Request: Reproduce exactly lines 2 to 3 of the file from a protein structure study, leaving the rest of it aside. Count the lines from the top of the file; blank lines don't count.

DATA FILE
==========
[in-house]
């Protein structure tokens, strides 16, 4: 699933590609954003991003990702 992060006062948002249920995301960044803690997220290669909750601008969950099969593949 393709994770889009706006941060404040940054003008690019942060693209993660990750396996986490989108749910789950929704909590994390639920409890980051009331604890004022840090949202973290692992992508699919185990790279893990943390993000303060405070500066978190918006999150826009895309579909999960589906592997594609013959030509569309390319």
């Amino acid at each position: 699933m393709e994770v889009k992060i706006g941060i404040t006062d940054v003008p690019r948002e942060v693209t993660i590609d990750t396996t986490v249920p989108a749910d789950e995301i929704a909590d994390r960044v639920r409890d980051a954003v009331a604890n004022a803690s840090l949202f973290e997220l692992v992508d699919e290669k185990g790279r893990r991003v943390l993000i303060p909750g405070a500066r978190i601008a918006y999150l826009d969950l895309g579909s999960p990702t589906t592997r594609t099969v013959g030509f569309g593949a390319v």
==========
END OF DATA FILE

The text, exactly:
């Protein structure tokens, strides 16, 4: 699933590609954003991003990702 992060006062948002249920995301960044803690997220290669909750601008969950099969593949 393709994770889009706006941060404040940054003008690019942060693209993660990750396996986490989108749910789950929704909590994390639920409890980051009331604890004022840090949202973290692992992508699919185990790279893990943390993000303060405070500066978190918006999150826009895309579909999960589906592997594609013959030509569309390319």
């Amino acid at each position: 699933m393709e994770v889009k992060i706006g941060i404040t006062d940054v003008p690019r948002e942060v693209t993660i590609d990750t396996t986490v249920p989108a749910d789950e995301i929704a909590d994390r960044v639920r409890d980051a954003v009331a604890n004022a803690s840090l949202f973290e997220l692992v992508d699919e290669k185990g790279r893990r991003v943390l993000i303060p909750g405070a500066r978190i601008a918006y999150l826009d969950l895309g579909s999960p990702t589906t592997r594609t099969v013959g030509f569309g593949a390319v």